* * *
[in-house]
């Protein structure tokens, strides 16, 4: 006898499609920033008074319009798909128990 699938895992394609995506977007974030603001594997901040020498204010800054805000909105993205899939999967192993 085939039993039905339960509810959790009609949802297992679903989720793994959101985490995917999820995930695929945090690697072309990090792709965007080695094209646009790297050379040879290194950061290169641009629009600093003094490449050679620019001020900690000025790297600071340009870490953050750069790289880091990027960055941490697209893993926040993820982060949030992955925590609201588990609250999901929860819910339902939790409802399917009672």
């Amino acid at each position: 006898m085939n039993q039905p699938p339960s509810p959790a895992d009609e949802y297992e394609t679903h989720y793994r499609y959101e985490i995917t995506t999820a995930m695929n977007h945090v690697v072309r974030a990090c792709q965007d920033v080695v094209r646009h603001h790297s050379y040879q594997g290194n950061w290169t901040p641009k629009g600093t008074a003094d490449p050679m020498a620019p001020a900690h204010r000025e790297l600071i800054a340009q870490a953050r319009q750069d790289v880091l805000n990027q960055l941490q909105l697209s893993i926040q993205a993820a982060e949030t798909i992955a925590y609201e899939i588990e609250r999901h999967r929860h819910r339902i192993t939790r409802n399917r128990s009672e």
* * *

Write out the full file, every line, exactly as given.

[in-house]
């Protein structure tokens, strides 16, 4: 006898499609920033008074319009798909128990 699938895992394609995506977007974030603001594997901040020498204010800054805000909105993205899939999967192993 085939039993039905339960509810959790009609949802297992679903989720793994959101985490995917999820995930695929945090690697072309990090792709965007080695094209646009790297050379040879290194950061290169641009629009600093003094490449050679620019001020900690000025790297600071340009870490953050750069790289880091990027960055941490697209893993926040993820982060949030992955925590609201588990609250999901929860819910339902939790409802399917009672």
């Amino acid at each position: 006898m085939n039993q039905p699938p339960s509810p959790a895992d009609e949802y297992e394609t679903h989720y793994r499609y959101e985490i995917t995506t999820a995930m695929n977007h945090v690697v072309r974030a990090c792709q965007d920033v080695v094209r646009h603001h790297s050379y040879q594997g290194n950061w290169t901040p641009k629009g600093t008074a003094d490449p050679m020498a620019p001020a900690h204010r000025e790297l600071i800054a340009q870490a953050r319009q750069d790289v880091l805000n990027q960055l941490q909105l697209s893993i926040q993205a993820a982060e949030t798909i992955a925590y609201e899939i588990e609250r999901h999967r929860h819910r339902i192993t939790r409802n399917r128990s009672e």